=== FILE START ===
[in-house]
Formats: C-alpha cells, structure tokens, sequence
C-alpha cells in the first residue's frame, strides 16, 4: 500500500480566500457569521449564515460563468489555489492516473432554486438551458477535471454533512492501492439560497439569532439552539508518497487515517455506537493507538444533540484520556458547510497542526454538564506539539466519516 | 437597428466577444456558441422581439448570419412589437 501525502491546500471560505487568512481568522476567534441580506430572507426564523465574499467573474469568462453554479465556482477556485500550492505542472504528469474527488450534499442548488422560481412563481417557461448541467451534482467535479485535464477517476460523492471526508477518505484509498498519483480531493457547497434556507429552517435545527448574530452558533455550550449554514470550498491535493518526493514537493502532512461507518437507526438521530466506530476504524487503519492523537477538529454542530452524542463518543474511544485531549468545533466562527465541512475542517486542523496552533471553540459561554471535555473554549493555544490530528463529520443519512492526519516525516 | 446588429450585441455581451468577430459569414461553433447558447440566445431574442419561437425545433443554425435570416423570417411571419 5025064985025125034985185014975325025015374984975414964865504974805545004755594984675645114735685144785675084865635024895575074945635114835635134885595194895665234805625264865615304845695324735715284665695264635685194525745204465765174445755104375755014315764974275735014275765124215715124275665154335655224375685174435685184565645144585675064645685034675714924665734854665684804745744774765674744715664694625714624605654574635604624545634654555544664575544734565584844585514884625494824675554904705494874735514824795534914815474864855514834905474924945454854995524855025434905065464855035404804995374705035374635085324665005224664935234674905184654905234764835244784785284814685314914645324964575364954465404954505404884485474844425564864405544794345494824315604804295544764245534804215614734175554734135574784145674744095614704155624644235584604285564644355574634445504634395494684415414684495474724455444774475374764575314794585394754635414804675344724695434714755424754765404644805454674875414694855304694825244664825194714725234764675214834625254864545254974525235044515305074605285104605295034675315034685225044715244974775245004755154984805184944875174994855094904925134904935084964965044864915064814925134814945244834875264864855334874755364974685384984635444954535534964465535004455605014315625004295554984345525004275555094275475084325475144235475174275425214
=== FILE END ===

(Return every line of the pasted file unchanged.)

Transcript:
[in-house]
Formats: C-alpha cells, structure tokens, sequence
C-alpha cells in the first residue's frame, strides 16, 4: 500500500480566500457569521449564515460563468489555489492516473432554486438551458477535471454533512492501492439560497439569532439552539508518497487515517455506537493507538444533540484520556458547510497542526454538564506539539466519516 | 437597428466577444456558441422581439448570419412589437 501525502491546500471560505487568512481568522476567534441580506430572507426564523465574499467573474469568462453554479465556482477556485500550492505542472504528469474527488450534499442548488422560481412563481417557461448541467451534482467535479485535464477517476460523492471526508477518505484509498498519483480531493457547497434556507429552517435545527448574530452558533455550550449554514470550498491535493518526493514537493502532512461507518437507526438521530466506530476504524487503519492523537477538529454542530452524542463518543474511544485531549468545533466562527465541512475542517486542523496552533471553540459561554471535555473554549493555544490530528463529520443519512492526519516525516 | 446588429450585441455581451468577430459569414461553433447558447440566445431574442419561437425545433443554425435570416423570417411571419 5025064985025125034985185014975325025015374984975414964865504974805545004755594984675645114735685144785675084865635024895575074945635114835635134885595194895665234805625264865615304845695324735715284665695264635685194525745204465765174445755104375755014315764974275735014275765124215715124275665154335655224375685174435685184565645144585675064645685034675714924665734854665684804745744774765674744715664694625714624605654574635604624545634654555544664575544734565584844585514884625494824675554904705494874735514824795534914815474864855514834905474924945454854995524855025434905065464855035404804995374705035374635085324665005224664935234674905184654905234764835244784785284814685314914645324964575364954465404954505404884485474844425564864405544794345494824315604804295544764245534804215614734175554734135574784145674744095614704155624644235584604285564644355574634445504634395494684415414684495474724455444774475374764575314794585394754635414804675344724695434714755424754765404644805454674875414694855304694825244664825194714725234764675214834625254864545254974525235044515305074605285104605295034675315034685225044715244974775245004755154984805184944875174994855094904925134904935084964965044864915064814925134814945244834875264864855334874755364974685384984635444954535534964465535004455605014315625004295554984345525004275555094275475084325475144235475174275425214